Piece by Piece: Overhead Cranes Explained – Part 2 – Trolleys

Assembled overhead crane

/ Blog

Overhead cranes are composed of about four main components: trolley, bridge, cab, and control house. Each of those four can be broken down further to help us understand how everything comes together. Today, our Piece by Piece series is looking at the trolley. 

If you haven’t already, be sure to read Piece by Piece: Overhead Cranes Explained to get a bigger picture of overhead cranes.

Trolley supporting a ladle bucket in the melt shop of a steel mill.
Trolley supporting a ladle bucket in the melt shop of a steel mill.

A Trolley Defined

The overhead crane trolley is a pivotal system of components. It travels along the bridge, providing the initial horizontal movement. Trolleys can be customized to accommodate various hoists with different lifting capacities which gives a crane its vertical motion.

Trolley of an overhead crane.
Here is the trolley of an overhead crane.

Based on the overhead crane’s application, the components on a crane trolley might vary, but the primary parts for its functioning remain consistent.

Main components of a trolley:

  • Hoist
  • Trolley Travel Assembly
  • Frame
  • Wheel Assembly
Frame of the trolley.
Highlighted here is the frame of the trolley.

Frame: The Trolley’s Backbone

The crane’s trolley frame serves as the foundation for essential mechanical components. The trolley frame is a welded and machined structure. Its primary functions include:

  • Providing a platform for the hoist 
  • Transferring the hoisting load to the wheel assemblies
  • Being a mounting structure for the wheel assemblies, ensuring smooth guidance to the load path on the bridge rail
  • Mounting travel mechanicals that connect to the driven wheel assemblies
The hoist of the trolley.
Highlighted here is the hoist of the trolley.

Hoist: The Power Behind Vertical Motion

The hoist’s mechanical equipment is mounted on top of the trolley’s frame and provides an overhead crane with its vertical motion. The hook assembly, reeved by means of wire rope, is designed for connection to the lifted load. The form of a trolley follows the necessary function of the hoist.

The trolley holds the hoist’s:

  • Gearbox
  • Motors
  • Drum
  • Brakes
  • Upper Sheave Assembly
  • Equalizer
  • Hook Assembly
The trolley travel assembly of the trolley.
Highlighted here is the trolley travel assembly of the trolley.

Trolley Travel Assembly: Navigating the Cross Travel

The trolley travel assembly is responsible for the trolley’s cross travel and is composed of the gearbox, a motor, line shaft, and brakes. These components of the overhead crane work in harmony to control the trolley’s speed allowing the crane operator to select from zero to full speed through precise controls.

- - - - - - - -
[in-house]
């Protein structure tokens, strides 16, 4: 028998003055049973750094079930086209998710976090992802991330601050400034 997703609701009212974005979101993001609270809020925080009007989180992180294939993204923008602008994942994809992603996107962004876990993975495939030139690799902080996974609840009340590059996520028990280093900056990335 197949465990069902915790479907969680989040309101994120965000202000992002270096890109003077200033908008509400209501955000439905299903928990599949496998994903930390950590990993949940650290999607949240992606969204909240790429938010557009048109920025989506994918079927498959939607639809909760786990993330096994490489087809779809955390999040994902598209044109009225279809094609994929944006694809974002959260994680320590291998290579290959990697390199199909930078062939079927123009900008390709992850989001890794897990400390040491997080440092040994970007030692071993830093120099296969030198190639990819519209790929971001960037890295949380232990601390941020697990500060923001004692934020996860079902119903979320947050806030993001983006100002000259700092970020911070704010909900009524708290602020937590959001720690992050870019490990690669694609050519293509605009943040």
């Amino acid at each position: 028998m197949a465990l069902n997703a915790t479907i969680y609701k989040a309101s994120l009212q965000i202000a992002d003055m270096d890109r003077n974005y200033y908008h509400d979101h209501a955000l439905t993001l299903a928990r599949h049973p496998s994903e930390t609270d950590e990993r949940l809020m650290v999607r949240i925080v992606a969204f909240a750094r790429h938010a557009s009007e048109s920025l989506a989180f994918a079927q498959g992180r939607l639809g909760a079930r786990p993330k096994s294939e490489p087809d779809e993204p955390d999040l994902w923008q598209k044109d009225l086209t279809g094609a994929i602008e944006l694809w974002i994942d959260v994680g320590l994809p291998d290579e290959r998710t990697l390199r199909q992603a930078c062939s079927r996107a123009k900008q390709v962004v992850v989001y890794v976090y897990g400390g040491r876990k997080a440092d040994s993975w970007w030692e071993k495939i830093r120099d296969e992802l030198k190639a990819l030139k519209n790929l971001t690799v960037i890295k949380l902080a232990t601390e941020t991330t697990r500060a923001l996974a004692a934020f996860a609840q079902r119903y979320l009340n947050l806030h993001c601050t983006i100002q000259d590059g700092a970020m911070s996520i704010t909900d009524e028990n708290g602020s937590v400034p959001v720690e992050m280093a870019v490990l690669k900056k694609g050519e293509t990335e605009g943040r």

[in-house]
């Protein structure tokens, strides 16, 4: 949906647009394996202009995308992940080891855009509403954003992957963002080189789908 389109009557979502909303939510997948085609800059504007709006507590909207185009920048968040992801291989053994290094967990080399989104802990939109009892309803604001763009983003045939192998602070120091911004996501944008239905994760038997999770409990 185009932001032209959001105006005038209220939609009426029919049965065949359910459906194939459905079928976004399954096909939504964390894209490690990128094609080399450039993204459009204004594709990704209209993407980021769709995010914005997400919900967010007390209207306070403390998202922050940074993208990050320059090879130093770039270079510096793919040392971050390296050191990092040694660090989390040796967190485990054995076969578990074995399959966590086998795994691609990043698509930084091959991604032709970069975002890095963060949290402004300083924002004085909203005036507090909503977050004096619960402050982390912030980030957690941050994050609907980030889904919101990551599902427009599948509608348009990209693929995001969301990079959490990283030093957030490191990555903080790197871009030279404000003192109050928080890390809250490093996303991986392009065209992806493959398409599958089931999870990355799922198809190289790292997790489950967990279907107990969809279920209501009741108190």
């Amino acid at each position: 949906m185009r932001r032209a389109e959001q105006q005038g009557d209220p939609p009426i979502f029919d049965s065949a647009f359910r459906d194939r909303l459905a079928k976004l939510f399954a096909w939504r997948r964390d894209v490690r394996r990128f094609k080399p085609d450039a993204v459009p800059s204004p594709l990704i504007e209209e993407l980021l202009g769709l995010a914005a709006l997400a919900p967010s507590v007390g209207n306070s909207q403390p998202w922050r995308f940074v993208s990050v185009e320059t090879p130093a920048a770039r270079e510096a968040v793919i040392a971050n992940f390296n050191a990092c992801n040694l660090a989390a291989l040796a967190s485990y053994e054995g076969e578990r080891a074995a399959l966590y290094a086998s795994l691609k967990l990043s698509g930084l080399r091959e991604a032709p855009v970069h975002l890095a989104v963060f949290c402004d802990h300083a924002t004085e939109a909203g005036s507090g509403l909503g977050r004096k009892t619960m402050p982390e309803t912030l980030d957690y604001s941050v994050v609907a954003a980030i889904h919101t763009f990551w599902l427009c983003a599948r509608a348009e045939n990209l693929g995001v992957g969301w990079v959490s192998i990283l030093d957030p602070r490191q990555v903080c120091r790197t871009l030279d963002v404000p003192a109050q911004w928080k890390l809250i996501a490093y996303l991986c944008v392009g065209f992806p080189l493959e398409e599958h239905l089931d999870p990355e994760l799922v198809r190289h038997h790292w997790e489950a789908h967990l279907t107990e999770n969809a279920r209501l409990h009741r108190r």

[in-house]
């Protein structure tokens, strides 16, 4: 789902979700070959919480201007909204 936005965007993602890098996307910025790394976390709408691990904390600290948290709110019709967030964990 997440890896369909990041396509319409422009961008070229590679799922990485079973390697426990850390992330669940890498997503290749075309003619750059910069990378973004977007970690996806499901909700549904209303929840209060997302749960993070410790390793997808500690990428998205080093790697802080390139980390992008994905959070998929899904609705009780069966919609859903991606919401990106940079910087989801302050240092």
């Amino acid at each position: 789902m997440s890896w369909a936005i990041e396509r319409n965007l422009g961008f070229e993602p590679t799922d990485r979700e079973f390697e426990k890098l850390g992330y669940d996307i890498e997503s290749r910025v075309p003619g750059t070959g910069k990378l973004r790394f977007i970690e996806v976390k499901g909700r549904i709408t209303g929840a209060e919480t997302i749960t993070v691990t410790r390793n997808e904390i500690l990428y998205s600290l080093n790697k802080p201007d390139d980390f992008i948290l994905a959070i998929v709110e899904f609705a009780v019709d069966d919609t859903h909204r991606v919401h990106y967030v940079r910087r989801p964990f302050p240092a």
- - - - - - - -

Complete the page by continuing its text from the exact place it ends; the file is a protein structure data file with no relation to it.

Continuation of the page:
The wheel assemblies of the trolley.
Highlighted here are the wheel assemblies of the trolley.

Wheel Assemblies

Housed by the frame, the wheel assemblies enable the trolley’s horizontal movement along the bridge rails. Typically, overhead bridge cranes feature trolleys equipped with four, six, or eight wheels. However, there can be any number of pairs of wheels on a trolley that come in different configurations. The wheels are driven in pairs on the frame to prevent skewing. 

A crane’s trolley wheels closely resemble those of a train, they stay securely on course by fitting the tread and flange of the wheel on to the head of the rail. 

Multiple pairs of wheels can be driven to provide the necessary effort to move the trolley. The wheels connected to the travel drives are identified as drive wheels. The wheel pairs that provide the additional load support, but are not connected to a travel drive, are identified as idler wheel assemblies.

Coil crane at Big River Steel outfitted with a stiff leg trolley to allow for increased accuracy for the positioning of coils.
Coil crane at Big River Steel outfitted with a stiff leg trolley to allow for increased accuracy for the positioning of coils.

Customizable Trolleys: Tailored for Specific Needs

Trolleys come in various sizes, ranging from the size of a car to the size of a small house, depending on the overhead crane’s lifting capacity and application. The number of hooks, hook attachments, and lifting capacities must be considered.

Additional safety features such as handrails, hoist speed control, and weigh systems, can be incorporated. In rare cases, trolleys can rotate, providing crane operators with the ability to adjust the hoist’s position as needed.

Stiff leg trolleys, as seen in the picture above, offer enhanced stability by giving the hook block a surface to brace against and eliminating swaying of the load. These trolleys are used where the crane is moving very quickly, and the accurate position of the load is crucial. These trolleys find use in specialized applications like coil yard cranes.

The trolley’s custom design ensures optimal crane performance, making it a vital component in overhead crane systems.

Customize a Crane for Your Company

Now that you have learned the 4 main components of a trolley: hoist, trolley travel assembly, frame, and wheel assembly, make sure to follow along as we tackle the main components that make up a bridge in our next Piece by Piece series. 

Ready to elevate your lifting capabilities to new heights? Contact us to discuss how Morgan can custom engineer a crane solution that perfectly suits your unique needs.

Andrew Hale

Andrew Hale and Kenneth Maurer, P.E.

Andrew Hale has been a design engineer with Morgan for 3 years. Kenneth Maurer, P.E. | Vice president of Morgan Engineering with over 25 years of experience in material handling engineering.

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